*** This is a rough transcript of today’s show ***

It is the 6th of October 2021. Welcome to the Christian History Almanac brought to you by 1517 at 1517.org, I’m Dan van Voorhis.

It was on this, the 6th of October in 1520 that the small book “On the Babylonian Captivity of the Church” by Martin Luther was published. If the 95 Theses in 1517 were a shot across the bow of the Roman Catholic Church, this book 3 years later was a direct hit. In fact, when Luther was called to the Diet of Worms and told to recant- this was the work that was of primary concern.

Luther had been excommunicated by the Catholic church earlier in the year and his gloves came off. I am reminded of Al Pacino in the courtroom in the scene from “And Justice For All” when he starts shouting “you’re out of order, you’re out of order, the whole courtroom is out of order”. “On the Babylonian Captivity is Luther’s “Pacino” moment. And how does he do this? He goes after the sacramental system of Rome.

Now, if you’re a Protestant the arguments made in this work might not surprise you at all. Luther uses the Bible to make his case but more importantly argues that the authority of the church- especially the Pope and tradition- has erred. But Luther is no longer satisfied to argue to agree to disagree- in this work he claims the Papacy is Antichrist.

2 Things: Yes, deciding someone is the antichrist- whether it be Nero, Gorbachev, Tom Brady, or the Pope happens all the time. And Luther was an apocalyptic cat unafraid to throw down the apocalyptic claim. But his claim is a little more sophisticated than mere name-calling. His argument is that if someone, in this case, the Pope, holds back the grace of God offered fully in Christ, they are acting contra, or anti-, Christ.

If you are a Protestant, however, you might be surprised by how many Sacraments this book lists. Each section deals with one of the 7 sacraments of Rome which had been established in 1213- they are: There are seven sacraments in the Church: Baptism, Confirmation, the Eucharist, Penance, Anointing the Sick, Holy Orders, Matrimony.

Luther argues that only 3 of those were Sacraments: Baptism, the Eucharist, and Penance.

Penance- or what you might know as “confession and absolution” is absolutely central to Luther’s early thought. The individual convicted of Sin by the Holy Spirit and longing to hear the promise of Christ was the very personal and pastoral issue that Luther wanted to hit home. He is also quite adamant that Communion be celebrated in “both kinds”- that is, with bread and wine. For years only the bread was administered… it’s a long story for another time.

This work is important for Luther as it marks his big break with Rome post-ex-communication (It reads almost like “you can’t fire me, I quit!). It is typical of Luther’s writing in that it is written quite forcefully and simply. It is pastoral in tone and deals with the individual’s conscience in relation to their forgiveness as it pertains to the sacramental system which he argues has been corrupted by the authorities. It is perhaps ironic that it was first published in Latin, but Luther wanted the whole church community to read this, not just his fellow Germans.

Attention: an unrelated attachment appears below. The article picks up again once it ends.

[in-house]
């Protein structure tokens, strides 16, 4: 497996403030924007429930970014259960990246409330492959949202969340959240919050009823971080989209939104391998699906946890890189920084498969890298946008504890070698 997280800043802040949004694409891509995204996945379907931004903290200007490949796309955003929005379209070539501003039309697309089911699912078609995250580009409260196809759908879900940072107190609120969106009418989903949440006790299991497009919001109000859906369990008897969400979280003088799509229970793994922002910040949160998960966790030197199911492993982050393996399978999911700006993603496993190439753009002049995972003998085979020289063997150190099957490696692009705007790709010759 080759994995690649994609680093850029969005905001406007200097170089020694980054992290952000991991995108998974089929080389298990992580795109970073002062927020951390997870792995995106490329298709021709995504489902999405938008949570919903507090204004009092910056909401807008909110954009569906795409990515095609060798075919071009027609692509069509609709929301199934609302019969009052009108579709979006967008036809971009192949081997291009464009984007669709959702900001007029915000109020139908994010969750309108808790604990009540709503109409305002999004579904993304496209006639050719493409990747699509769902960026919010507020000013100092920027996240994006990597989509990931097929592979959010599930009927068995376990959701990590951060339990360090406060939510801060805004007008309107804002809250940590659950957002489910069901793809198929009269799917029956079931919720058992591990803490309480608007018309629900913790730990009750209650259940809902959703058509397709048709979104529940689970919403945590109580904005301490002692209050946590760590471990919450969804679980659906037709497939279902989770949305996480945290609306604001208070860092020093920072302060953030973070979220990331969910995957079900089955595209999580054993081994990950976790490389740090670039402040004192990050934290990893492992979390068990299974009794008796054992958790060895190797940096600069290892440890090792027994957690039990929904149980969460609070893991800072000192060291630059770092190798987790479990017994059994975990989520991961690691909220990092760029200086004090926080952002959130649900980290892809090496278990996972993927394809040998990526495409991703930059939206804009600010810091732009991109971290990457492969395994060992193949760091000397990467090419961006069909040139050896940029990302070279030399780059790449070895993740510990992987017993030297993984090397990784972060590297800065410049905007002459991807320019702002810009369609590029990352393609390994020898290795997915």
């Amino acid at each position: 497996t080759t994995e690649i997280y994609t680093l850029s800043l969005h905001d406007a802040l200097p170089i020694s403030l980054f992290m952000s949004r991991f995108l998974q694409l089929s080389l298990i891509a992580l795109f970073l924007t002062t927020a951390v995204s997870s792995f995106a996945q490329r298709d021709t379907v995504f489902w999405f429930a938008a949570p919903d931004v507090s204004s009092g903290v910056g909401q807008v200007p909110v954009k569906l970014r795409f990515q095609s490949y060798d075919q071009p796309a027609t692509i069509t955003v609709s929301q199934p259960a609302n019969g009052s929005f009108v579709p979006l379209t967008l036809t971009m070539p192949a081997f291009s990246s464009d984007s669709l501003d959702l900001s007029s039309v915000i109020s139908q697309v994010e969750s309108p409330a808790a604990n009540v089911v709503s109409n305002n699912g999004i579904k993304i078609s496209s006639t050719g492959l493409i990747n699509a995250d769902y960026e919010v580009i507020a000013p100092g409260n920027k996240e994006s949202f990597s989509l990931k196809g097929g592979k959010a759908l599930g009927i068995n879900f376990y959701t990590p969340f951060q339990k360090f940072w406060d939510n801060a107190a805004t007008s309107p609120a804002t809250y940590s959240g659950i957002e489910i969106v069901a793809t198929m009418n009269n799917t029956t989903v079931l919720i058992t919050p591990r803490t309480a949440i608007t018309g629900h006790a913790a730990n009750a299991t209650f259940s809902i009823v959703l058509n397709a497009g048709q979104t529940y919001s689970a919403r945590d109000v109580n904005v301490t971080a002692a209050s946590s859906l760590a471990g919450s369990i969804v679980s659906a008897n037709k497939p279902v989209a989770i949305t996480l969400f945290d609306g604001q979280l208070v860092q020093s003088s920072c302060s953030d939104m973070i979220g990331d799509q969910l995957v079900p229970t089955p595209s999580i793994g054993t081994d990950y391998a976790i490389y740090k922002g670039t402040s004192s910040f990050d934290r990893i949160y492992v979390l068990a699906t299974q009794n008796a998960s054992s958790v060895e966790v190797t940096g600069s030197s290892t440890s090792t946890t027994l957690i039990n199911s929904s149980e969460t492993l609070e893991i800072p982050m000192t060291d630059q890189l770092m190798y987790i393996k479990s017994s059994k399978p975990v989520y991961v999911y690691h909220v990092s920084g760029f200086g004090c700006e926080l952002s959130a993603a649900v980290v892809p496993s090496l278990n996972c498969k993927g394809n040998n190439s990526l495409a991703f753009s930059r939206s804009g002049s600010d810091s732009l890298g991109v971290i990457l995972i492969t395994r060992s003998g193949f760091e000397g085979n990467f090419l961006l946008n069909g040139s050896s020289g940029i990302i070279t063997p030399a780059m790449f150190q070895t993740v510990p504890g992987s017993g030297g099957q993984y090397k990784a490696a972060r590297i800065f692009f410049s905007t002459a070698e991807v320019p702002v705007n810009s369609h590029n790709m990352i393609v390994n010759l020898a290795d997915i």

Along with the Address to the Christian Nobility of the German Nation and On the Freedom of the Christian this work was one of the famous “Three Treatises” of 1520 that would cement Luther as an exile and opponent of the church as well as an expositor of the faith for those who found themselves in similar angst. On the Babylonian Captivity of the Church” by Martin Luther was published on this, the 6th of October in 1520.

The last word for today comes from Psalm 137- a poetic recounting of the actual Babylonian Exile:

By the rivers of Babylon—

there we sat down and there we wept

when we remembered Zion.

On the willows there

we hung up our harps.

For there our captors

asked us for songs,

and our tormentors asked for mirth, saying,

“Sing us one of the songs of Zion!”

How could we sing the Lord’s song

in a foreign land?

If I forget you, O Jerusalem,

let my right hand wither!

Let my tongue cling to the roof of my mouth,

if I do not remember you,

if I do not set Jerusalem

above my highest joy.

This has been the Christian History Almanac for the 6th of October 2021 brought to you by 1517 at 1517.org.

The show is produced by a man who, just when he thought he was out… they pull him back in, he is Christoper Gillespie.

The show is written and read by Dan van Voorhis who invites you to say hello to my little friend, except it’s my chihuahua: Pedro.

You can catch us here every day- and remember that the rumors of grace, forgiveness, and the redemption of all things are true…. Everything is going to be ok.